Twenty Four Hours Can Change a Life

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Poem 5.  A continuation of the Tenter Hooks series. Very often women flee their homes in a moment of crisis. They will leave with very few belongings and little to no money.  This poem is about my first contact with the social security office less than 24 hrs after fleeing in fear for my life. 

It’s a 20 minute walk to the office

The weather is foul

But there is no choice

If you want to eat you have to go now


Wrapped up as best my limited wardrobe 


I push the buggy out

Into a wind that howls

Akin to the the rage I feel inside


A sense of relief washes over

When I congratulate myself

For having left the the rain cover

On the buggy


Looking at her all snug and safe

Gives me a feeling of warmth

And pride

It’s a feeling that

I cannot hide


The office is busy

Someone is angry

But I think that it is more

They are scared

And that makes them upset


I take my ticket

Find a seat

Not easy in a room

That’s already complete


The air is thick

With desperation

Waiting it’s turn

A mother has stormed out

Leaving her children

“I can’t feed them, so perhaps you can!”

There’s a man

Clearly angry

His money is late

He has kids to feed

Don’t call him mate!


Two hours in

And my number is up

I steel myself for the questions

A straight faced woman

Greets me from behind her

Perspex shield



National insurance number?

Questions seem pretty inane

Aware of all the people behind me

I try to keep my voice low


“There are just a few things that we need to know.”

“No, I can’t go home”

“I don’t like to say, it’s a bit public.”

“Well, if you want our help

You’ll have to speak up!”


“We will let you know when you’ve been processed.”

“How long? Maybe two weeks.”

“But I have no money and I need to eat!”

“Emergency loan?”

“That sounds ok.  How do I go about that?”


More dignity is stripped from me

But I walk out with my head held high

While deep inside

I just want to die


I am relieved that it is still raining

At least those passing by

Won’t see me cry.   


I wish I could go home

I wish my home was safe

I miss having my own space

Baby is unsettled

I wish I could put her in her bed

I wish she had her bunny tunes

I yearn to see a friendly face


Twenty four hours

Your whole life can change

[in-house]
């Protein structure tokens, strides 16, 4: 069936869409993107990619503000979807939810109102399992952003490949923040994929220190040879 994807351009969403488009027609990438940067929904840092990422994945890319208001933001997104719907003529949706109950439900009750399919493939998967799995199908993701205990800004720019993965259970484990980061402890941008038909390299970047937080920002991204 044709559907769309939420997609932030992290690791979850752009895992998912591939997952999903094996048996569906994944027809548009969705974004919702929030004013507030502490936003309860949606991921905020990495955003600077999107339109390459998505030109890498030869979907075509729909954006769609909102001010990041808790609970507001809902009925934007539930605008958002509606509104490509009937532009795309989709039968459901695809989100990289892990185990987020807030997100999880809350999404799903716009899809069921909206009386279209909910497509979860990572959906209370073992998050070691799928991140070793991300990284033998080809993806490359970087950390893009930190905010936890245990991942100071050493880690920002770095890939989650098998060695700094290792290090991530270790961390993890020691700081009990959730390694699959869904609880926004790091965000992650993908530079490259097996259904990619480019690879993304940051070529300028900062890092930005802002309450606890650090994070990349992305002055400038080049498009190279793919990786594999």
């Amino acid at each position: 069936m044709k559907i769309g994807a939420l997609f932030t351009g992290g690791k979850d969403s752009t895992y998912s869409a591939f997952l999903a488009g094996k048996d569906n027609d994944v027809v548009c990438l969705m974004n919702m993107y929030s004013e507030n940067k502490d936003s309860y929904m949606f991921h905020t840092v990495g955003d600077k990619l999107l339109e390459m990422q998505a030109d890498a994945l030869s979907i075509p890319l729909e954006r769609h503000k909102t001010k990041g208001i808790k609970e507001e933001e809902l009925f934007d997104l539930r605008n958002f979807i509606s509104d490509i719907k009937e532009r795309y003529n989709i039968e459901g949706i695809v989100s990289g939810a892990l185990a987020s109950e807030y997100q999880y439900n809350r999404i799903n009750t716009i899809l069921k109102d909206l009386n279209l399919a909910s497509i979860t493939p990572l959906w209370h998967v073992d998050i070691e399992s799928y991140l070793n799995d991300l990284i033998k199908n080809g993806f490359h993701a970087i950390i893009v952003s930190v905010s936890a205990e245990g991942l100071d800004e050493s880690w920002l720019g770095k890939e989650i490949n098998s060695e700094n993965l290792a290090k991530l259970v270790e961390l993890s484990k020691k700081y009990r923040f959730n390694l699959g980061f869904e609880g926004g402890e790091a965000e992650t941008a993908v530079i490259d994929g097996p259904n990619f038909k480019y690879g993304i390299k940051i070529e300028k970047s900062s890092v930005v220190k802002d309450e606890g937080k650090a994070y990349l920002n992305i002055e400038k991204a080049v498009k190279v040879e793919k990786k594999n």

From a private life

To a public space


“Hi, did you have a good day?”

“Yeah, it was ok.”

“Good to hear it.  Don’t forget to make an appointment with housing!”

“Oh … no, I won’t forget.”

It’s the end of the first day

But it’s not over yet. 















◄ Kind gestures and suspicious looks. (The First Morning)

Kindness. ►


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John Botterill

Sat 13th May 2023 19:25

Your poetry is truly amazing, Clare. Spare, succinct and absolutely on the money. I am fascianated by this series of poems. Great!

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Stephen Gospage

Sat 13th May 2023 07:36

I was deeply moved by this poem, Clare. It has real quality in its spare but flowing style.

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Fri 12th May 2023 21:03

Thank you for sharing this story with us. Your grandfather was a good man and he taught you well.

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keith jeffries

Fri 12th May 2023 20:56

Clare, this poem resonates with me. When I was a school boy an aunt turned up in the middle of the night, dishevelled and in her bare feet. My uncle, who I thought was a good bloke had beaten her up and she fled the house. The door was opened by her father, my grandfather. My nan put her to bed as she was distraught. My grandfather, a veteran of the Great War went to see my uncle the following day. He took me along. As my uncle opened the door my Grandfather pushed his way inside and pulled a huge carved knife which he had concealed in his waistcoat. He threw my uncle against the wall and placed the knife at his throat. My grandfather said quite calmly," do this again and I will kill you." I learned something new that day and your poem has brought it back to life. This kind of behaviour needs severe punishment.
Thank you Care,

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